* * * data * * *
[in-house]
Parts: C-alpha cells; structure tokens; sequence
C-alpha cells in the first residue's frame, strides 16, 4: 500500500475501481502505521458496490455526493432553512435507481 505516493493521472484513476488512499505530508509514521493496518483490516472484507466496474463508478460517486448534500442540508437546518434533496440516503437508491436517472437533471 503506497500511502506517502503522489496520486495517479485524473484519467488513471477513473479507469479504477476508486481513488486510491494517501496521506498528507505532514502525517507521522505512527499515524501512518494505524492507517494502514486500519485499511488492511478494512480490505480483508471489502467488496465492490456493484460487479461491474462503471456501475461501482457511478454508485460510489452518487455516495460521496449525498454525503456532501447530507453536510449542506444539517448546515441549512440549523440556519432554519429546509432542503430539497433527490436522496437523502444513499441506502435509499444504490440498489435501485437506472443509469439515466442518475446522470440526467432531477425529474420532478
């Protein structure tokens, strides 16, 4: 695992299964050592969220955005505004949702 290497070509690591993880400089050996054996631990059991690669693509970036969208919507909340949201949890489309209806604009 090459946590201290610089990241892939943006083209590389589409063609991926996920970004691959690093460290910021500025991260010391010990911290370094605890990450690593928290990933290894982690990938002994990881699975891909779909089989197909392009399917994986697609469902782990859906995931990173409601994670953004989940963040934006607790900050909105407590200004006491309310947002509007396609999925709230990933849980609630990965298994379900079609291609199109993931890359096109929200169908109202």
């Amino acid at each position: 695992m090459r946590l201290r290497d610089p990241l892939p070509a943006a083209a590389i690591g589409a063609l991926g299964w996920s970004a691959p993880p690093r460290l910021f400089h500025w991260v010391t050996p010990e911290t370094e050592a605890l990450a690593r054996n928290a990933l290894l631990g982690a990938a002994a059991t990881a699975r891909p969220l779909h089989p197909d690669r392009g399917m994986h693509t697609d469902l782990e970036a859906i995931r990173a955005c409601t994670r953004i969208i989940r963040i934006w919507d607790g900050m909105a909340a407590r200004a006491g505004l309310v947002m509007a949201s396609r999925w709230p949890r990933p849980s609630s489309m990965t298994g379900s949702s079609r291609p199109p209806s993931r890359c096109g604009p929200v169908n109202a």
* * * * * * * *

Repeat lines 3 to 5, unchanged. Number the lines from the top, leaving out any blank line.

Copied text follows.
C-alpha cells in the first residue's frame, strides 16, 4: 500500500475501481502505521458496490455526493432553512435507481 505516493493521472484513476488512499505530508509514521493496518483490516472484507466496474463508478460517486448534500442540508437546518434533496440516503437508491436517472437533471 503506497500511502506517502503522489496520486495517479485524473484519467488513471477513473479507469479504477476508486481513488486510491494517501496521506498528507505532514502525517507521522505512527499515524501512518494505524492507517494502514486500519485499511488492511478494512480490505480483508471489502467488496465492490456493484460487479461491474462503471456501475461501482457511478454508485460510489452518487455516495460521496449525498454525503456532501447530507453536510449542506444539517448546515441549512440549523440556519432554519429546509432542503430539497433527490436522496437523502444513499441506502435509499444504490440498489435501485437506472443509469439515466442518475446522470440526467432531477425529474420532478
């Protein structure tokens, strides 16, 4: 695992299964050592969220955005505004949702 290497070509690591993880400089050996054996631990059991690669693509970036969208919507909340949201949890489309209806604009 090459946590201290610089990241892939943006083209590389589409063609991926996920970004691959690093460290910021500025991260010391010990911290370094605890990450690593928290990933290894982690990938002994990881699975891909779909089989197909392009399917994986697609469902782990859906995931990173409601994670953004989940963040934006607790900050909105407590200004006491309310947002509007396609999925709230990933849980609630990965298994379900079609291609199109993931890359096109929200169908109202």
């Amino acid at each position: 695992m090459r946590l201290r290497d610089p990241l892939p070509a943006a083209a590389i690591g589409a063609l991926g299964w996920s970004a691959p993880p690093r460290l910021f400089h500025w991260v010391t050996p010990e911290t370094e050592a605890l990450a690593r054996n928290a990933l290894l631990g982690a990938a002994a059991t990881a699975r891909p969220l779909h089989p197909d690669r392009g399917m994986h693509t697609d469902l782990e970036a859906i995931r990173a955005c409601t994670r953004i969208i989940r963040i934006w919507d607790g900050m909105a909340a407590r200004a006491g505004l309310v947002m509007a949201s396609r999925w709230p949890r990933p849980s609630s489309m990965t298994g379900s949702s079609r291609p199109p209806s993931r890359c096109g604009p929200v169908n109202a």